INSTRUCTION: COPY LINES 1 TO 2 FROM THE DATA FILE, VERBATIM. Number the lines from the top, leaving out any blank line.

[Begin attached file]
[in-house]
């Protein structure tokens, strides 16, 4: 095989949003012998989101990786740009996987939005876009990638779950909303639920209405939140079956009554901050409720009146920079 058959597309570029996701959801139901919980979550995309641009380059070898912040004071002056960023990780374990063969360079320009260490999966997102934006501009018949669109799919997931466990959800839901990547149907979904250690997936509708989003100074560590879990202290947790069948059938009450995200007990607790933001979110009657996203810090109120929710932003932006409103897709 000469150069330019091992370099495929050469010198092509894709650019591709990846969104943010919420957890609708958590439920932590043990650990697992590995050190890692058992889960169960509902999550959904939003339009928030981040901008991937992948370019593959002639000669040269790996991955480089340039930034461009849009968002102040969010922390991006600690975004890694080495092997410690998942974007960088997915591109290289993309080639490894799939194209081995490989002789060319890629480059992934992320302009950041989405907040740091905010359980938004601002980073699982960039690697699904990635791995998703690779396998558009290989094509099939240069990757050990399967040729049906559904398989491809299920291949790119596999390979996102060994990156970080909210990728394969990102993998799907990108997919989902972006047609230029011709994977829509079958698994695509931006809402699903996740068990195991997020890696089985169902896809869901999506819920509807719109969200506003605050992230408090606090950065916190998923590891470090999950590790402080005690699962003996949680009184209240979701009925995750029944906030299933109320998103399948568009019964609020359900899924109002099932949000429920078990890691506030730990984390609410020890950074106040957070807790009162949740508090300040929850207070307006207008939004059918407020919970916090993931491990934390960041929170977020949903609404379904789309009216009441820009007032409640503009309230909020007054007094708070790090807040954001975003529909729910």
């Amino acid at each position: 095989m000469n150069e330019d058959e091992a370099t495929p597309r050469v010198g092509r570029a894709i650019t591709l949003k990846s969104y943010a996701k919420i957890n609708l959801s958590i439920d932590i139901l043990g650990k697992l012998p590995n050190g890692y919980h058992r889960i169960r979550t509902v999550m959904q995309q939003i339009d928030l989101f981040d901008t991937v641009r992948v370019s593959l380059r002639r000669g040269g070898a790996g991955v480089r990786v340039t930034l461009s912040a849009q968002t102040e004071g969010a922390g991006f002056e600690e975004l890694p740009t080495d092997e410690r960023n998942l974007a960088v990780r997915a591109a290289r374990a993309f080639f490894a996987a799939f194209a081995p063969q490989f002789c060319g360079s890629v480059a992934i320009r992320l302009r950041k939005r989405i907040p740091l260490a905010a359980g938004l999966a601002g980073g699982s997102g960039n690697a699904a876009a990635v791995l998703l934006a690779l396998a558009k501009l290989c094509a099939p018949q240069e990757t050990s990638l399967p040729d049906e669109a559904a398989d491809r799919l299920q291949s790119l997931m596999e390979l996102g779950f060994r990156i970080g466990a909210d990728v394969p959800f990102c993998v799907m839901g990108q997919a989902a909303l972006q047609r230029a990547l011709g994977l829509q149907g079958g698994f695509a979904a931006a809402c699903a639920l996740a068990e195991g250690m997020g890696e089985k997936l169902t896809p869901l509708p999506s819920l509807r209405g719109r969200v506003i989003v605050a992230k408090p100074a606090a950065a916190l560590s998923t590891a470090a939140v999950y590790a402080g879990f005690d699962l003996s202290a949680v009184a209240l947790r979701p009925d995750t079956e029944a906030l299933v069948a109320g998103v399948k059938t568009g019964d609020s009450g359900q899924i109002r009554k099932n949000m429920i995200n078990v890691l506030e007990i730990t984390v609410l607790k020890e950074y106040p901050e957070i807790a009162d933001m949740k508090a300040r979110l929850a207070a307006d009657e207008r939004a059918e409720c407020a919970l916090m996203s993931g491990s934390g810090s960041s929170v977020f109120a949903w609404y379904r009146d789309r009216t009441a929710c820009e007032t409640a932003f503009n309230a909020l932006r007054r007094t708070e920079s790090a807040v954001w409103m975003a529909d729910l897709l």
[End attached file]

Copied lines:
[in-house]
């Protein structure tokens, strides 16, 4: 095989949003012998989101990786740009996987939005876009990638779950909303639920209405939140079956009554901050409720009146920079 058959597309570029996701959801139901919980979550995309641009380059070898912040004071002056960023990780374990063969360079320009260490999966997102934006501009018949669109799919997931466990959800839901990547149907979904250690997936509708989003100074560590879990202290947790069948059938009450995200007990607790933001979110009657996203810090109120929710932003932006409103897709 000469150069330019091992370099495929050469010198092509894709650019591709990846969104943010919420957890609708958590439920932590043990650990697992590995050190890692058992889960169960509902999550959904939003339009928030981040901008991937992948370019593959002639000669040269790996991955480089340039930034461009849009968002102040969010922390991006600690975004890694080495092997410690998942974007960088997915591109290289993309080639490894799939194209081995490989002789060319890629480059992934992320302009950041989405907040740091905010359980938004601002980073699982960039690697699904990635791995998703690779396998558009290989094509099939240069990757050990399967040729049906559904398989491809299920291949790119596999390979996102060994990156970080909210990728394969990102993998799907990108997919989902972006047609230029011709994977829509079958698994695509931006809402699903996740068990195991997020890696089985169902896809869901999506819920509807719109969200506003605050992230408090606090950065916190998923590891470090999950590790402080005690699962003996949680009184209240979701009925995750029944906030299933109320998103399948568009019964609020359900899924109002099932949000429920078990890691506030730990984390609410020890950074106040957070807790009162949740508090300040929850207070307006207008939004059918407020919970916090993931491990934390960041929170977020949903609404379904789309009216009441820009007032409640503009309230909020007054007094708070790090807040954001975003529909729910």